3 Secrets of getting funding for your start up – and why it matters to freelancers

What are the 3 secrets to getting your start up funded?

In order of priority, the 3 critical factors that will determine whether your start up gets funded are…

– people
– people
– people

That is does your startup proposition have…

1. People who are passionate about your market place

People who live and breath the jargon – but who can also speak English when required. People who understand what matters in that market place and know – just instinctively know it – how to develop products and services for that sector.

The sector might be fashion – but for large sizes or for kids or metrosexual men or the working woman, or the digital sector, or tech or energy or medicine etc… No matter, is there someone on your team who can predict the future – albeit for that tiny microcomsm? If not, you won’t get funding.

Let’s call these the product people or inventors.

2. People who get the commercial realities of your proposition

These people understand, and are not jealous of, the investor and know how to implement.,

People who can lead and embrace the new people who will be needed to take the business (yes, business, not the product/ service) forward. These people need to demonstrate an understanding of profit and loss, know how to manage a very lean budget and someone who loves success and hates waste.

This person also needs to connect with the inventor or creator. They need to be deep in the same market place – but with a commercial perspective. And they need to be able to plug in and unplug various marketing and sales opportunities that the business can generate.

They are the people to hire your marketing, sales, PR, digital and creative teams, and set the briefs and define the goals. And they need to know how to fire too.

In many ways, they are the glue between the first set of product people and the last set of people. Let’s call these the business people.

This group of ‘business’ people are available on a freelance contract basis – they can provide all manner of skills and leadership if needed. Often the start up entrepreneur can provide some of these skills, but mostly, this area is where the gaps will lie…

… and that is the opportunity for marketing, sales, digital and creative freelancers!

3. People who provide the cash – but sometimes the boot.

These are the people who don’t want profits in order for the money to be reinvested to grow the business empire of your business manager. Instead they want dividends paid to shareholders and / or the opportunity to sell their stake at a x10 profit.

They will care deeply about how much the business people want/ try to pay themselves and then, they will question re-investment of their dividends. ‘Why will money in the business give me a better return than money in my bank account’, they will ask?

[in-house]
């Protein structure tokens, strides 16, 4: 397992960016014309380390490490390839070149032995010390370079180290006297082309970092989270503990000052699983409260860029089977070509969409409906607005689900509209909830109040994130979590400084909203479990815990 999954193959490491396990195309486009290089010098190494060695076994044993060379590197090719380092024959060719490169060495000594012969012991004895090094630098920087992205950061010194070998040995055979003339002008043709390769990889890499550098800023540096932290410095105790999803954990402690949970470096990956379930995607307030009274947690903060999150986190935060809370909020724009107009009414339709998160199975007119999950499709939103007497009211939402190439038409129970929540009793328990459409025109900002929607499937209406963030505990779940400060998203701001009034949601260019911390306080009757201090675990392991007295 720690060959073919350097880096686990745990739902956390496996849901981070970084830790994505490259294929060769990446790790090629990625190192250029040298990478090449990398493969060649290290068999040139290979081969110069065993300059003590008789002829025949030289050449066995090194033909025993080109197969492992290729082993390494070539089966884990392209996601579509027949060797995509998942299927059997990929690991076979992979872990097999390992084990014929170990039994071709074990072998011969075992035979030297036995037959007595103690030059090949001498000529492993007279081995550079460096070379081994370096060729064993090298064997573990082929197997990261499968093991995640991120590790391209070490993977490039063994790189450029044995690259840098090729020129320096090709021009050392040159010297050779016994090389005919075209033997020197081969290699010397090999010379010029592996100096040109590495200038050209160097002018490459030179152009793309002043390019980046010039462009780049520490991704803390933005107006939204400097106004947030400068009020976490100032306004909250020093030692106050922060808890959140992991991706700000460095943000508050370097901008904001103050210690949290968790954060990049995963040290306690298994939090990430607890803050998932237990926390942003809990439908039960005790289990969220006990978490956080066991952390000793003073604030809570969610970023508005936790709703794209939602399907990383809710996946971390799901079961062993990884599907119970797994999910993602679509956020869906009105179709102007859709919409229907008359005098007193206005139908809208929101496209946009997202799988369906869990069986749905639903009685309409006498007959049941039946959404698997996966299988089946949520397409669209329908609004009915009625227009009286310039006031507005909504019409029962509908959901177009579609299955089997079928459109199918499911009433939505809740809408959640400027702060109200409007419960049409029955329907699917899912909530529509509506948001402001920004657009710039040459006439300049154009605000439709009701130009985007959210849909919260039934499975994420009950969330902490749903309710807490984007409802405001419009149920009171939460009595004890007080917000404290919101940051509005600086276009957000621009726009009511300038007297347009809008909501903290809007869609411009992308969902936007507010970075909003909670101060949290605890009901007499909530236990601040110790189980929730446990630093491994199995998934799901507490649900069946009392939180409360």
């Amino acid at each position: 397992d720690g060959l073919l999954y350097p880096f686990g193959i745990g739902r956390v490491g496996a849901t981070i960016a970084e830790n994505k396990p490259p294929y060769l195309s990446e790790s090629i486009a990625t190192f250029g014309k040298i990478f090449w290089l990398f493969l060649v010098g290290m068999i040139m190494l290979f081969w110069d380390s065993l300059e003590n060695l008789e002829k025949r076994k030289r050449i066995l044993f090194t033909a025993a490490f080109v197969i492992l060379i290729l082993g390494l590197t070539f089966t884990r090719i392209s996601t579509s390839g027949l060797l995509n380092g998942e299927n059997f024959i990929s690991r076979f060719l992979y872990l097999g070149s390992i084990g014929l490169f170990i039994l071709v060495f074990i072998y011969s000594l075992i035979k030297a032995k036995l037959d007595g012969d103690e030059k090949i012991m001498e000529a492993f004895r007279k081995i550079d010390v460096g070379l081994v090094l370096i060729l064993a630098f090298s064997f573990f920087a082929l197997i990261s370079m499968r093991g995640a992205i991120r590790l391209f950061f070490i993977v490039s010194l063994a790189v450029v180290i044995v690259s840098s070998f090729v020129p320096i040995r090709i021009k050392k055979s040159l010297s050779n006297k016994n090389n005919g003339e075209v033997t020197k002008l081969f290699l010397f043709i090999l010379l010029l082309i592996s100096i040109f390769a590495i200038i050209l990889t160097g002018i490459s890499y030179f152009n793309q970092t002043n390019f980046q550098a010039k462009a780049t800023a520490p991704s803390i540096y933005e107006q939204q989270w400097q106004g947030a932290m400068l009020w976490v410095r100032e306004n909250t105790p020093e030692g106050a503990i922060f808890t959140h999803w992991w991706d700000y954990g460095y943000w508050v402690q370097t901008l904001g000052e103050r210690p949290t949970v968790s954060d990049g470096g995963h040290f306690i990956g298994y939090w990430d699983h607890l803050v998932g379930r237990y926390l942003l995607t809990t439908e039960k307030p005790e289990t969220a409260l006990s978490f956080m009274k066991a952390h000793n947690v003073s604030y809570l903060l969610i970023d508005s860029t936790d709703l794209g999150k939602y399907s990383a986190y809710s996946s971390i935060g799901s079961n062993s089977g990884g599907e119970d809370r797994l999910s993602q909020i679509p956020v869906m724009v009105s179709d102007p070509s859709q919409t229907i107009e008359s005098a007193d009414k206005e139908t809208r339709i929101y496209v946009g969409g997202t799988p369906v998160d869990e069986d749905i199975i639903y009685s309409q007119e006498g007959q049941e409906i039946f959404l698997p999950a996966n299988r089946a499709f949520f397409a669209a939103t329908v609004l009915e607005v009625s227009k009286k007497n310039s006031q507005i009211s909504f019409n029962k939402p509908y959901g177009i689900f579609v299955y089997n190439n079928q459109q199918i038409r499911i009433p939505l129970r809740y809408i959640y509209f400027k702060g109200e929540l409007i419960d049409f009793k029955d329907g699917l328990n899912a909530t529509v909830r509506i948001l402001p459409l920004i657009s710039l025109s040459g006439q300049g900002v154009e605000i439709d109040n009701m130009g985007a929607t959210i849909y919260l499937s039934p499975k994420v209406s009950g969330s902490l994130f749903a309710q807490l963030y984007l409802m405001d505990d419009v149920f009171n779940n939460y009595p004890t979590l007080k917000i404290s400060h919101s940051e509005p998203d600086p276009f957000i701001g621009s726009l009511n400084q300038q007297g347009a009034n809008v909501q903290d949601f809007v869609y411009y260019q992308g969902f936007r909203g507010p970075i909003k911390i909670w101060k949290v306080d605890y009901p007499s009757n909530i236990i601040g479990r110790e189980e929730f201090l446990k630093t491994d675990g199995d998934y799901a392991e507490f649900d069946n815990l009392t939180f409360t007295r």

Yes, the natural interest of these people will include making introductions, giving feedback and sharing advice. But they are not there to do the heavy lifting.  However, they will probably have invaluable experience when it comes to selling companies.

Let’s call these the money people. As business angels they are likely to be more involved on a day to day basis – and professional investors will be less closely involved – but this is not always the case and depends on the individual people.

So, to sum it up

Your business needs product people or inventors, business people and money people if it is going to raise funds and persuade investors to part with their cash – and leave it in your business once invested.

A business seeking funding needs all three.

Sometimes one individual can meet all three roles – inventor – business – money – but if so, he or she will be smart enough to hire in expertise in all three areas – no doubt, on a freelance basis.

So, it is not a given that the entrepreneur needs to share equity – he or she can buy in missing skills as and when needed and borrow money from a personal account or possibly a bank.

But, in all and every case, the successful entrepreneur will be able to hire in these skills to grow the business. If not, the business will never become more than a pipe dream or remain a one person consultancy.

Therefore, even if you decide not to raise funds and share equity, you do need – in every case – to be able to engage talent and skills to take your project forward. And that is how the Brookson Enterprise Freelance Fairs can help – (Manchester 9th November, Daresbury 19th November) they will introduce you to more freelance business, marketing, sales, digital and creative talent in a morning than you would normally meet in a month – all for less than the price of a meal.

And freelancers get to meet the open minded growth businesses of the future – who recognise the value of flexible working and are keen to get on with the job.

All in all, a great combination.

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Written by Editor on November 4, 2010 and filed in Entrepreneurs, Featured, News, Opinion , , , , ,


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